How Childcare and Daycare Providers and Customers Can Protect Themselves From Evolving Health Risks
Childcare programs and daycare centers are essential for ensuring that children receive care while their parents or guardians are at work. Since many people still engage in office-based work, childcare workers and their clients need to prepare to protect their well-being given ongoing health risks.
How To Safely Provide or Use Childcare Services to Minimize Health Risks
Given that children’s immune systems are still developing, they easily catch and can quickly spread illnesses amongst their families and each other—especially when there are many children engaging in a confined space.
Childcare services providers and parents or guardians face many tough questions about how to protect children’s health, including:
What steps can minimize the risk of disease transmission in a daycare environment?
What health and safety measures will protect us against new virus variants?
How do we clean and disinfect high-contact surfaces like check-in desks, door handles, toys, books, and stuffed animals?
With these questions in mind, AIHA has created this “Healthier Workplaces: Guidance for Childcare Centers, 2nd edition” guide to offer practical advice for childcare workers and their clients to reduce the risk of transmitting illnesses like COVID-19. The guidance borrows from the latest advice from the Centers for Disease Control and Prevention (CDC) and expert advice from leading health and government organizations.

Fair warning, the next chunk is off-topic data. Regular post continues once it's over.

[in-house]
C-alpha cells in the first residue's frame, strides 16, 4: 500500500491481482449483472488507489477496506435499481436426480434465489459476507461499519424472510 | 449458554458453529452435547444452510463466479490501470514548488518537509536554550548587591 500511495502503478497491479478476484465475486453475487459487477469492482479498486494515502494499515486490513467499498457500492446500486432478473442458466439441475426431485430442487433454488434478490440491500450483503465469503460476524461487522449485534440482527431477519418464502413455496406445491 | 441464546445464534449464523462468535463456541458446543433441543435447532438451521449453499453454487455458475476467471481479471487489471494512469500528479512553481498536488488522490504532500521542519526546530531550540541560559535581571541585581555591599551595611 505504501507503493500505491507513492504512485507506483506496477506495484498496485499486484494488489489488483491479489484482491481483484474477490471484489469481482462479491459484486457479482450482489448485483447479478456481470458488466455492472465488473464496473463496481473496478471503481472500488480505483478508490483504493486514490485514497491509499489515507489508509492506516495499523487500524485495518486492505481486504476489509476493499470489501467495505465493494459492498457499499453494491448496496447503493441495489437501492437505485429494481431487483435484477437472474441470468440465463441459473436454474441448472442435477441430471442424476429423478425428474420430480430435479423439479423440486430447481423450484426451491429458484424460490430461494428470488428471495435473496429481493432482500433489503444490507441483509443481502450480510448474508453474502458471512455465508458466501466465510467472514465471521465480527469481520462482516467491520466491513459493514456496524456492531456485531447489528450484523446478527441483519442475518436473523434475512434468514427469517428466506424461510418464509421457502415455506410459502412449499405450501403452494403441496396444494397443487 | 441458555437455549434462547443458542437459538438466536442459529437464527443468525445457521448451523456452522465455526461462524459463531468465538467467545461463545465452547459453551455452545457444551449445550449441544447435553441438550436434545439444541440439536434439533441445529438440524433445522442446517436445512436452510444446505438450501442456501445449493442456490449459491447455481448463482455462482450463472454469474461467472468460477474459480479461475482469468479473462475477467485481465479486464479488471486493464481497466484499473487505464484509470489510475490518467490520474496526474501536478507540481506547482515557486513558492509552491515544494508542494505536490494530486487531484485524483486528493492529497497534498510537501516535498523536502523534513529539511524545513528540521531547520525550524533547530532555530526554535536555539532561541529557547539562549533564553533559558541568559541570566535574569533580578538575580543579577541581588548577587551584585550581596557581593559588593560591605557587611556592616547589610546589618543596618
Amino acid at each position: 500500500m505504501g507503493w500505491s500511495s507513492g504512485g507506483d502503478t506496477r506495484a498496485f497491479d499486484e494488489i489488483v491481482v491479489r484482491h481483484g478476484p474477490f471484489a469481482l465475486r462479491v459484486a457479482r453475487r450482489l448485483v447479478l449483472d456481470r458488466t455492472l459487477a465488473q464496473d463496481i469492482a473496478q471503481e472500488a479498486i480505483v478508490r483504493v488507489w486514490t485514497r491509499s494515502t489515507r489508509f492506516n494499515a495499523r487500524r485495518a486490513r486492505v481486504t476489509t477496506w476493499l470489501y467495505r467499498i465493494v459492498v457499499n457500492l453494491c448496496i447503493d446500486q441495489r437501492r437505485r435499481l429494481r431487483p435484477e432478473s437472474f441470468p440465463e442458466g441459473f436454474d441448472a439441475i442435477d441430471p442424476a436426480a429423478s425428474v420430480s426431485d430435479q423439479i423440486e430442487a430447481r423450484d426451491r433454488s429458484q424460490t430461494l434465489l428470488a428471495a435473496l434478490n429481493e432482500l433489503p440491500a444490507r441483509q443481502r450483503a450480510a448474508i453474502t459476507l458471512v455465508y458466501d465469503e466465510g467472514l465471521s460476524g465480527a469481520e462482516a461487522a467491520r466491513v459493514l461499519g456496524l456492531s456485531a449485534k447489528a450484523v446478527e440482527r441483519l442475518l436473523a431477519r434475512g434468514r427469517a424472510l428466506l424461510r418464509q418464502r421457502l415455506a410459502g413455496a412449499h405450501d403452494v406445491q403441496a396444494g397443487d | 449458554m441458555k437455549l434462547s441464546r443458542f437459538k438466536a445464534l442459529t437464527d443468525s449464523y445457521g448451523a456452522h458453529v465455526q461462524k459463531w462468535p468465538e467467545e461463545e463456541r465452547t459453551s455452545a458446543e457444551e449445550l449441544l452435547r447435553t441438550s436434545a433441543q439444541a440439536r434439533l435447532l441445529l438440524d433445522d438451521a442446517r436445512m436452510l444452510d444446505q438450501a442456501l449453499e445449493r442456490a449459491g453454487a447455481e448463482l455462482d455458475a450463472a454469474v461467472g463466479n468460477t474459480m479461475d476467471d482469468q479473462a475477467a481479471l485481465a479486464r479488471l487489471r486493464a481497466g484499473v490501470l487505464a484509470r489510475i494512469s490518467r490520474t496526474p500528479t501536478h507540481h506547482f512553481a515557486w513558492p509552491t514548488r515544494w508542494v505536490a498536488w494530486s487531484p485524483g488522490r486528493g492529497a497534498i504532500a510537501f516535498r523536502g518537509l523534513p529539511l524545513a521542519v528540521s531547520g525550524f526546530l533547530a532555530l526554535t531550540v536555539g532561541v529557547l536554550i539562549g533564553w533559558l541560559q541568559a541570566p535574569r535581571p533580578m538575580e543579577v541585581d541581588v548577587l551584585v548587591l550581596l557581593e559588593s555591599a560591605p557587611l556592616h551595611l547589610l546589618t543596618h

These guidelines share practical steps to protect people across a range of childcare programs, including home-based childcare programs, private childcare centers, pre-kindergarten programs, Head Start and Early Head Start programs, childcare centers operated by municipalities, and those partnering with healthcare facilities for the children of essential workers.
The guidelines provide information on the following areas for employers, workers, and parents or guardians:
Enhanced cleaning and disinfecting practices for buildings and high-touch surfaces, including advice for toys, books, naptime mats or cots, and outdoor playgrounds.
Personal hygiene recommendations, including how frequently employees and children should wash their hands.
Physical distancing strategies to help limit disease transmission, including recommendations for child drop-off and pickup locations recommendations.
Self-monitoring practices and how to know if you or a child should stay home.
Download our “Healthier Workplaces: Guidance for Childcare Centers, 2nd edition” guidance document today to learn how to engage in childcare programs safely.
Additional Childcare and Daycare Center Health and Safety Resources
For ongoing help and resources to avoid health risks in childcare environments, we recommend you explore the following resources: